Is there a way out of the Brexit mess?

The odd thing about the Brexit crisis is all the possible resolutions feel impossible. 

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What’s the way out for the government of its Brexit mess? Downing Street is rapidly running out of politically viable ways to resolve the Brexit talks. Here are some ways that won’t work.

Throw the DUP under a bus

There is an argument being made with growing force in Conservative circles that there is already a border for agriculture in the Irish Sea and that if checking Northern Irish cows at ports isn’t an existential threat to the Union between Great Britain and Northern Ireland, checking electrical goods isn’t either.

The difficulty is that the DUP – without whose support the Conservatives cannot remain in office – do regard this as an existential threat to the Union and they cannot allow their political project to go up in flames. If ushering in a Labour government led by Jeremy Corbyn is the price of avoiding that, it’s one they’ll pay willingly.

So the government can’t agree to a deal in which, in the absence of agreed solutions, Northern Ireland remains within the regulatory orbit of the European Union while Great Britain does.

The whole of the United Kingdom stays in the single market and customs union for an indefinite period

The other way to avoid a hard border on the island of Ireland is for the whole of the United Kingdom to remain within the regulatory and customs orbit of the European Union or, in other words, for the United Kingdom to remain in the single market and customs union.

In terms of the DUP’s 30 priorities for Brexit in their 2017 manifesto, they presuppose a high level of continued and enduring alignment with the EU, particularly as far as trade is concerned. (You cannot maintain the current state of Northern Irish farming and strike a deep and significant trade deal with the United States, regardless of who is in the White House.)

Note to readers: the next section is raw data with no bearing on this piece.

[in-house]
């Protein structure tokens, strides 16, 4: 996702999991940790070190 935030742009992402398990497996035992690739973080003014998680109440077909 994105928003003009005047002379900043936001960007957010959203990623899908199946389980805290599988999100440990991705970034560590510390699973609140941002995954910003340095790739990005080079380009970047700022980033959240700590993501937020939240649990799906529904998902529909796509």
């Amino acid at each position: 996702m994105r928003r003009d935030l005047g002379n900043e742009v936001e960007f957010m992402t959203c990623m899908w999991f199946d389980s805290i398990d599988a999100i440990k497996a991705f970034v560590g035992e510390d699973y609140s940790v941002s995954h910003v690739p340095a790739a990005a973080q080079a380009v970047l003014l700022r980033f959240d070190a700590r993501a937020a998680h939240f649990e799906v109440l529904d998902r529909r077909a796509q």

There are definitely enough Labour MPs who are willing to vote for a Brexit deal that secures this. So it can pass the Commons.

But I cannot conceive of how this deal wouldn’t tear the Conservatives in two, so I cannot imagine any Tory prime minister willingly doing this.

Another election

This parliament is almost impossibly deadlocked over Brexit: why not get a new one?

I think the answer to why we won’t end up with another election, as one Conservative MP put it me recently, is: “because it would be the end of the Conservative Party”.

An election would be a perfect storm: a Conservative manifesto would have to include some kind of Brexit policy and of course, the Conservative Party cannot agree on a Brexit policy. You would have at least three separate Brexit policies being offered by Conservative MPs: something more distant from the European Union than Theresa May’s Chequers proposals, something closer and Chequers itself. You would have Tory MPs arguing for a second referendum and Tory MPs arguing against one.

You would have MPs panicking throughout the campaign and trying to triangulate around their own constituency.

Meanwhile although Labour’s six tests are essentially a load of rubbish that you can make say anything you want, from the perspective of an opposition party trying to make its way through an election, that’s great! Everyone in that party will be able to say they agree with the six tests.

There is one route to an election I can see: if the DUP force the Conservatives into one.

Another referendum

Yeah, it’s not gonna happen. A parliament that cannot agree the terms of exit will not be able to agree the terms of a referendum vote. Resolving the Brexit issue with a referendum is a bit like suggesting someone who cannot buy a flat buys a six-bedroom house and sells it to finance their flat purchase: it’s a lovely idea but it doesn’t work, as if they could afford the house they could afford the flat.

The one route to a second referendum I can see is one where there is an election which Labour wins and they throw the issue out to the electorate as a way of disposing of the timebomb they’ve inherited from the Tories, but I think it’s much more likely in that scenario that Labour just slips into the EEA.

Brexit is stopped

Also highly unlikely. The problem is parliament cannot agree on anything: they can’t agree on a flavour of Brexit, they can’t agree on a referendum on Brexit, and they can’t agree to have no Brexit.

But if the government can’t get its act together and the result is a drastic and disorderly Brexit, a reversal of the referendum result might happen sooner rather than later.

Stephen Bush is political editor of the New Statesman. His daily briefing, Morning Call, provides a quick and essential guide to domestic and global politics.